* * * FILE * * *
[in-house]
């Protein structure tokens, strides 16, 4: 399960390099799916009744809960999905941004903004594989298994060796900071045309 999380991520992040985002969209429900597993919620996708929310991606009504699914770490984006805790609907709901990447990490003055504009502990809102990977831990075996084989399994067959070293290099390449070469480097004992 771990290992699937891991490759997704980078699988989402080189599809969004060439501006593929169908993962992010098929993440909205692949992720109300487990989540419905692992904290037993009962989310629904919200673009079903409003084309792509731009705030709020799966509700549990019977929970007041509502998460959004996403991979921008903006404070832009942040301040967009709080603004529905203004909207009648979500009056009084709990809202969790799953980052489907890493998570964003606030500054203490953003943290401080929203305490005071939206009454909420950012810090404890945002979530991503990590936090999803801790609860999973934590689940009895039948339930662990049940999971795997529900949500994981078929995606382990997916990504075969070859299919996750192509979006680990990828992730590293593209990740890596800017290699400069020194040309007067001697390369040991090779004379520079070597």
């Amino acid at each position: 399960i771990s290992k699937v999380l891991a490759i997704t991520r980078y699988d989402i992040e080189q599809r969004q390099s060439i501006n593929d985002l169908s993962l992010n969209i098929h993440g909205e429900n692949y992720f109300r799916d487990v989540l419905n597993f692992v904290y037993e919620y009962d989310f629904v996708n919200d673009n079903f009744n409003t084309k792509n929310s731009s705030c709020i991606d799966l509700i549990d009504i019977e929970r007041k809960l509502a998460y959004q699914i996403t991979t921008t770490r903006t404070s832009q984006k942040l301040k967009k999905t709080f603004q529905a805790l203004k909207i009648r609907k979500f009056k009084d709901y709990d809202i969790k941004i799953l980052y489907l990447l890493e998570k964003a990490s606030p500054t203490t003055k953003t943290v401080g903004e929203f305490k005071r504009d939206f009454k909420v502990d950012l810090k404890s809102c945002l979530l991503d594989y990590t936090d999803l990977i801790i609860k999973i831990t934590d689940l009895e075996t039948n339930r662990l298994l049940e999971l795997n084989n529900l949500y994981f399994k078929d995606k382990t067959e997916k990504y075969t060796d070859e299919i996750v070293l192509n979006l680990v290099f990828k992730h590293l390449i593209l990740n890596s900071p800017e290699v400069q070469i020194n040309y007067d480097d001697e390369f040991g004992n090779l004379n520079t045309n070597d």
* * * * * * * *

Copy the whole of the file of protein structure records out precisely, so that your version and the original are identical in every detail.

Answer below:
[in-house]
């Protein structure tokens, strides 16, 4: 399960390099799916009744809960999905941004903004594989298994060796900071045309 999380991520992040985002969209429900597993919620996708929310991606009504699914770490984006805790609907709901990447990490003055504009502990809102990977831990075996084989399994067959070293290099390449070469480097004992 771990290992699937891991490759997704980078699988989402080189599809969004060439501006593929169908993962992010098929993440909205692949992720109300487990989540419905692992904290037993009962989310629904919200673009079903409003084309792509731009705030709020799966509700549990019977929970007041509502998460959004996403991979921008903006404070832009942040301040967009709080603004529905203004909207009648979500009056009084709990809202969790799953980052489907890493998570964003606030500054203490953003943290401080929203305490005071939206009454909420950012810090404890945002979530991503990590936090999803801790609860999973934590689940009895039948339930662990049940999971795997529900949500994981078929995606382990997916990504075969070859299919996750192509979006680990990828992730590293593209990740890596800017290699400069020194040309007067001697390369040991090779004379520079070597």
């Amino acid at each position: 399960i771990s290992k699937v999380l891991a490759i997704t991520r980078y699988d989402i992040e080189q599809r969004q390099s060439i501006n593929d985002l169908s993962l992010n969209i098929h993440g909205e429900n692949y992720f109300r799916d487990v989540l419905n597993f692992v904290y037993e919620y009962d989310f629904v996708n919200d673009n079903f009744n409003t084309k792509n929310s731009s705030c709020i991606d799966l509700i549990d009504i019977e929970r007041k809960l509502a998460y959004q699914i996403t991979t921008t770490r903006t404070s832009q984006k942040l301040k967009k999905t709080f603004q529905a805790l203004k909207i009648r609907k979500f009056k009084d709901y709990d809202i969790k941004i799953l980052y489907l990447l890493e998570k964003a990490s606030p500054t203490t003055k953003t943290v401080g903004e929203f305490k005071r504009d939206f009454k909420v502990d950012l810090k404890s809102c945002l979530l991503d594989y990590t936090d999803l990977i801790i609860k999973i831990t934590d689940l009895e075996t039948n339930r662990l298994l049940e999971l795997n084989n529900l949500y994981f399994k078929d995606k382990t067959e997916k990504y075969t060796d070859e299919i996750v070293l192509n979006l680990v290099f990828k992730h590293l390449i593209l990740n890596s900071p800017e290699v400069q070469i020194n040309y007067d480097d001697e390369f040991g004992n090779l004379n520079t045309n070597d």